Student Review: HEAT 1 Combat Tactics August: Mike

Day 2: Hammer Pairs / Stream Fire

H.E.A.T. 1 AAR – August 2022

By: Mike

I recently had the opportunity to attend a MVT HEAT 1 class and I can say I regret not taking this class earlier.  I’ve attended other shooting schools over the years and I was blown away with the professionalism, knowledge, facility, and safety protocols of MVT.

In this particular class we had a good mix of people with little/no experience and people with extensive experience – including repeat HEAT 1 attendees (this class is meant to be repeatable).  The teaching styles of Max and Scott really shined when I had the chance to take a step back and observe their interactions with this mix of students.  At no point did I feel like the curriculum was too easy nor was it going over the heads of the newer shooters.  We all learned a lot in this course and the overall course kept a very manageable pace.

HEAT 1 is a four-day class split into two major segments: two days on the flat range followed by two days on the tactical range.  I like this approach because it provides a good grounding for everyone in the class and gives the instructors time to learn where everyone is skill-wise and introduce them to the drills and commands they will be experiencing over the coming days.  The drills themselves are not complicated on paper but once you start putting the shooting, moving, and communicating together you begin to see there is a lot to remember and a lot that needs to become second nature over time. 

We started the first two days off with a safety brief, expectations, and doing a quick zero on everyone’s rifles.  This moved into reviewing and practicing some basic and intermediate-level rifle manipulations.  Note, the malfunction drills that were taught in class were hands down the best malfunction drills I’ve ever experienced (no, I won’t say how they were performed, you’ll need to attend a class!).  The tail end of the flat range days culminated with some buddy pair fire and movement.  This was done with a 1:1 instructor-to-student ratio and really opened my eyes into the complexities of dynamic shooting – it was also a lot of fun!

Starting on Day 3, we headed to the tactical ranges on the other side of the MVT complex.  These ranges added a whole new level to training, no longer were we to operate as individuals but now we were working together in two and four-man teams.  This brought forwards many positive aspects I hadn’t experienced before in shooting classes – particularly due to the dynamic, multi-faceted environment we were training in – including spatial awareness, target acquisition, communication, and movement with others on uneven terrain.  These are all important lessons that come into play in the real world but are almost impossible (maybe completely impossible?) to teach solely on a flat range.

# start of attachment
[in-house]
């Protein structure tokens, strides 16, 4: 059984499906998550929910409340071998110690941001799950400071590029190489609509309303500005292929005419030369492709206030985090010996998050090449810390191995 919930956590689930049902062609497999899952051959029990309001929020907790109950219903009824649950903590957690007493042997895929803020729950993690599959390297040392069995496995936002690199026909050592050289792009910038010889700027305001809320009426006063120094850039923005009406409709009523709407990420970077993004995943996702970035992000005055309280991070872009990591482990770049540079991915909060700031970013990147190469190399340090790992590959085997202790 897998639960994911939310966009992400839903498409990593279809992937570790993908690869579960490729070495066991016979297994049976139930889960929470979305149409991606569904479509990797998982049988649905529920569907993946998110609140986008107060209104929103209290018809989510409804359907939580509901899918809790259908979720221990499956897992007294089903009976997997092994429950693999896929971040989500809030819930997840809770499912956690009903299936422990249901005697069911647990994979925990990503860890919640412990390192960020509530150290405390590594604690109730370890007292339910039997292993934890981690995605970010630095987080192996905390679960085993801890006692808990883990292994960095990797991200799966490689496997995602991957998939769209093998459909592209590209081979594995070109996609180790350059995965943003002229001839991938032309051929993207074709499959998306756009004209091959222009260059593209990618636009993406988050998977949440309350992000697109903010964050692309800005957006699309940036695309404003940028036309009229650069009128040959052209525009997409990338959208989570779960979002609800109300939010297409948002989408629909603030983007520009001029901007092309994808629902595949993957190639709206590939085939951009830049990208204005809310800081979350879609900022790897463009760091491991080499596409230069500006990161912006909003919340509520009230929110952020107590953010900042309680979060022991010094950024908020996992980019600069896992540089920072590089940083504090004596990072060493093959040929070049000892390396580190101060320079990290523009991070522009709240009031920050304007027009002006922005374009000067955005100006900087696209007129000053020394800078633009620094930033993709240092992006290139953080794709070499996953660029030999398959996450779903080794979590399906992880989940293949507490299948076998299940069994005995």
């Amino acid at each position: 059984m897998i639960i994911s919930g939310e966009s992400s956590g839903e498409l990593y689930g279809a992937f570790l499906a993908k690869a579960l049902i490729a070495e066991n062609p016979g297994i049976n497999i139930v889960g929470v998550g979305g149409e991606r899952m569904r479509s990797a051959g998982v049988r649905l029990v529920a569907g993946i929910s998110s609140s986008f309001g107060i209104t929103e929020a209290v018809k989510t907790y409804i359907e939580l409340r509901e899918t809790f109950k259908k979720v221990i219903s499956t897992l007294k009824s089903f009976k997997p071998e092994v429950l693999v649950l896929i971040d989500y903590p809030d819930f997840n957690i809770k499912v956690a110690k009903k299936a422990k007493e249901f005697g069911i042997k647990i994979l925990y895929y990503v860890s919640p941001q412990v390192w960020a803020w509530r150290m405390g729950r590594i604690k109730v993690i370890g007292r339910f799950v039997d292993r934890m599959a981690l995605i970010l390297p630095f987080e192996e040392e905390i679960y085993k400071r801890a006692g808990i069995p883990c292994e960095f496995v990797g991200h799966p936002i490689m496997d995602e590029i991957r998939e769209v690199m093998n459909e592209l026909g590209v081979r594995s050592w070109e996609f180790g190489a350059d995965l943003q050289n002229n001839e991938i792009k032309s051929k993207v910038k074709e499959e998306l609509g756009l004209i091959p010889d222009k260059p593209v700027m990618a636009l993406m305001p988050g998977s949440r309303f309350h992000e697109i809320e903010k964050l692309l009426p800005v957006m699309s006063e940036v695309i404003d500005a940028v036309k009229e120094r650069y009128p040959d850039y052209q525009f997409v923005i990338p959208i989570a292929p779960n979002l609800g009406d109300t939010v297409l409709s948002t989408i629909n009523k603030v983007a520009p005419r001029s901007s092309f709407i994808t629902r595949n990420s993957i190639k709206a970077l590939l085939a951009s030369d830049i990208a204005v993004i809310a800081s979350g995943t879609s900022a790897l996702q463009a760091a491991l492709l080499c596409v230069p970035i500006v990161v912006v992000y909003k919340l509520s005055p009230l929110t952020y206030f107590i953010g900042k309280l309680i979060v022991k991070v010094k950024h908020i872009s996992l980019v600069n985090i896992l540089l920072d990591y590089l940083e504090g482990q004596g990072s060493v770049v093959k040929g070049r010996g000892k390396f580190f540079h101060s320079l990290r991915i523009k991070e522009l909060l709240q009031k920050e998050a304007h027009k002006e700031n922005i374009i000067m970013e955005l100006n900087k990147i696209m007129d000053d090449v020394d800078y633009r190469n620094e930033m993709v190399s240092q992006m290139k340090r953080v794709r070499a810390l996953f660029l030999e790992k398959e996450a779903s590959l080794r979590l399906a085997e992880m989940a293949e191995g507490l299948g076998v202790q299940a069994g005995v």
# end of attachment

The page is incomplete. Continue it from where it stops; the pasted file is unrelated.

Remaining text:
I regret not taking this class years ago when I first heard about MVT.  The curriculum was amazing and the safety protocols at this facility easily rivaled, and in many ways beat, every major shooting school I’ve attended.  If you were like me and lurking the MVT site but not taking the training, don’t wait any longer.

Some quick tips and points I noted from my first MVT class:

  • Bring pre-loaded magazines, lots of them (I brought 16).  This saves you a lot of time throughout the training because you can relax, hydrate, or have side conversations with the instructors while other students are loading mags between drills.
  • Fitness is important and will make the training easier but don’t shy away from this training if you aren’t in peak condition.  Take the functional fitness test at home and if you can pass it then you’ll be fine during the class.  Overall, I didn’t think the terrain was as bad as I was expecting but my legs were definitely sore by the end of Day 4. 
  • Listen to the instructors, they will tell you everything you need to do to be successful in class.  Pay attention to the details.
  • Hydrate and eat well.